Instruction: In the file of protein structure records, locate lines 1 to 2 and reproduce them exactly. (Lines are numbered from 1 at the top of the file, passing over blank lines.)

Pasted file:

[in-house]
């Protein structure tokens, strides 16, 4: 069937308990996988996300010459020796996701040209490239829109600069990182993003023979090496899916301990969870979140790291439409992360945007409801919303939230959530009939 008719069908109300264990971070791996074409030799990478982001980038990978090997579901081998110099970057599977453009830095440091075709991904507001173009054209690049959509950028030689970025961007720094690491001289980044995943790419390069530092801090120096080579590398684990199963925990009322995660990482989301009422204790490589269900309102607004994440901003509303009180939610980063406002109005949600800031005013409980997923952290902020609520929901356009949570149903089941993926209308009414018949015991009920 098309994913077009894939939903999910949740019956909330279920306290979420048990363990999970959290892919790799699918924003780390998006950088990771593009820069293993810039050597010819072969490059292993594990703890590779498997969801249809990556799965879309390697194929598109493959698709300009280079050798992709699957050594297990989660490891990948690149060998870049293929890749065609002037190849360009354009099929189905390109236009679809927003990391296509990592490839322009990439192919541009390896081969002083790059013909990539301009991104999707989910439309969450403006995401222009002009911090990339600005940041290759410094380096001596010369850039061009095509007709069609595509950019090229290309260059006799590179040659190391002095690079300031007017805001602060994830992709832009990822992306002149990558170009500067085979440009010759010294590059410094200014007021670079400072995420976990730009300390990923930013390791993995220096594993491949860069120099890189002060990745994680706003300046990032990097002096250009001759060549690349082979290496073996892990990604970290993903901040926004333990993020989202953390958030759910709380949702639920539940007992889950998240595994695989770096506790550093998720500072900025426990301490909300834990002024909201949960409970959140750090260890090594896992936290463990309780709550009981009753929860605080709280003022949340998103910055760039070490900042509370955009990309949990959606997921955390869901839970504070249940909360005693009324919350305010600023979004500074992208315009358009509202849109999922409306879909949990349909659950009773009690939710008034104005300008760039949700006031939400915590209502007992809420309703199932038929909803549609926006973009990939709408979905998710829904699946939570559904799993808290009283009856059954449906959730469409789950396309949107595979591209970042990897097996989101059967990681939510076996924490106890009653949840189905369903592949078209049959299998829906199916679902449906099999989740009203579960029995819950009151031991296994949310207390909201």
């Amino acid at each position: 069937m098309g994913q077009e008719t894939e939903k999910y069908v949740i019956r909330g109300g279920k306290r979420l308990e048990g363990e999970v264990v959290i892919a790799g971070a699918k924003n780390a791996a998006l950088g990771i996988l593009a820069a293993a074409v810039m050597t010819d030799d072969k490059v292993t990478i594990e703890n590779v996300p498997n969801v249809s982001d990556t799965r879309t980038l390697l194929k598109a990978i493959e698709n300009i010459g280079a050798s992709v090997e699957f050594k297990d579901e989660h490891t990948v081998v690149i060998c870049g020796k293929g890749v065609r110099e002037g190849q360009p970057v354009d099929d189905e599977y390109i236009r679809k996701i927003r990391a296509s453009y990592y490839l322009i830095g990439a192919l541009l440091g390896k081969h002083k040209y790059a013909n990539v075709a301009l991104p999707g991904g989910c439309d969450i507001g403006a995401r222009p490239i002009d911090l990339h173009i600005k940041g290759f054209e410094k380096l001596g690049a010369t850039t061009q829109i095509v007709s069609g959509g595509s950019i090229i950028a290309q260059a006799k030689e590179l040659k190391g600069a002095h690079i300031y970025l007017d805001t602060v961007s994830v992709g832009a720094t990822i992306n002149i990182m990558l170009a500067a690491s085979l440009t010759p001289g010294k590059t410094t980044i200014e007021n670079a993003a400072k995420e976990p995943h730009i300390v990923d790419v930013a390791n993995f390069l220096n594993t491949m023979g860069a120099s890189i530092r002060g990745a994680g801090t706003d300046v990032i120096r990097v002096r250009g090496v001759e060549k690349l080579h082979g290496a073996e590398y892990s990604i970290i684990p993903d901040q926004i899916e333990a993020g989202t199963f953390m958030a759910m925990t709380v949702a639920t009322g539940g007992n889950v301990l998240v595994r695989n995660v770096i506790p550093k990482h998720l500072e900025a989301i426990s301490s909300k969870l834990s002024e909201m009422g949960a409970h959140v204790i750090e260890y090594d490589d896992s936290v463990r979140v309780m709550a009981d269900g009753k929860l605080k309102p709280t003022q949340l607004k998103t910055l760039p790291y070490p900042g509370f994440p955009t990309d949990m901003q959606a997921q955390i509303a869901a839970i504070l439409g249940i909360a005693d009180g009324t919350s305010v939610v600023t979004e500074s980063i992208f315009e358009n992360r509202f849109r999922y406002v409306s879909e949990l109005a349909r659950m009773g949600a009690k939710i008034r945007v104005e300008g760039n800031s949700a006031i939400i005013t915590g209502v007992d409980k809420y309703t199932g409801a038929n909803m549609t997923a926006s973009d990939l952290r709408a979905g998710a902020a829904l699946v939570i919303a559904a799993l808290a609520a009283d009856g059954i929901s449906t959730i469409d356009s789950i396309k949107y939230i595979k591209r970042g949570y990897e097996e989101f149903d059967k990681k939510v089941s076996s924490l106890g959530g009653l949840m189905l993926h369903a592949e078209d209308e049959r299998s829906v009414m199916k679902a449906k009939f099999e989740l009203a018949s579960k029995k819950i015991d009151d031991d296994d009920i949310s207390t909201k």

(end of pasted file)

[in-house]
């Protein structure tokens, strides 16, 4: 069937308990996988996300010459020796996701040209490239829109600069990182993003023979090496899916301990969870979140790291439409992360945007409801919303939230959530009939 008719069908109300264990971070791996074409030799990478982001980038990978090997579901081998110099970057599977453009830095440091075709991904507001173009054209690049959509950028030689970025961007720094690491001289980044995943790419390069530092801090120096080579590398684990199963925990009322995660990482989301009422204790490589269900309102607004994440901003509303009180939610980063406002109005949600800031005013409980997923952290902020609520929901356009949570149903089941993926209308009414018949015991009920 098309994913077009894939939903999910949740019956909330279920306290979420048990363990999970959290892919790799699918924003780390998006950088990771593009820069293993810039050597010819072969490059292993594990703890590779498997969801249809990556799965879309390697194929598109493959698709300009280079050798992709699957050594297990989660490891990948690149060998870049293929890749065609002037190849360009354009099929189905390109236009679809927003990391296509990592490839322009990439192919541009390896081969002083790059013909990539301009991104999707989910439309969450403006995401222009002009911090990339600005940041290759410094380096001596010369850039061009095509007709069609595509950019090229290309260059006799590179040659190391002095690079300031007017805001602060994830992709832009990822992306002149990558170009500067085979440009010759010294590059410094200014007021670079400072995420976990730009300390990923930013390791993995220096594993491949860069120099890189002060990745994680706003300046990032990097002096250009001759060549690349082979290496073996892990990604970290993903901040926004333990993020989202953390958030759910709380949702639920539940007992889950998240595994695989770096506790550093998720500072900025426990301490909300834990002024909201949960409970959140750090260890090594896992936290463990309780709550009981009753929860605080709280003022949340998103910055760039070490900042509370955009990309949990959606997921955390869901839970504070249940909360005693009324919350305010600023979004500074992208315009358009509202849109999922409306879909949990349909659950009773009690939710008034104005300008760039949700006031939400915590209502007992809420309703199932038929909803549609926006973009990939709408979905998710829904699946939570559904799993808290009283009856059954449906959730469409789950396309949107595979591209970042990897097996989101059967990681939510076996924490106890009653949840189905369903592949078209049959299998829906199916679902449906099999989740009203579960029995819950009151031991296994949310207390909201």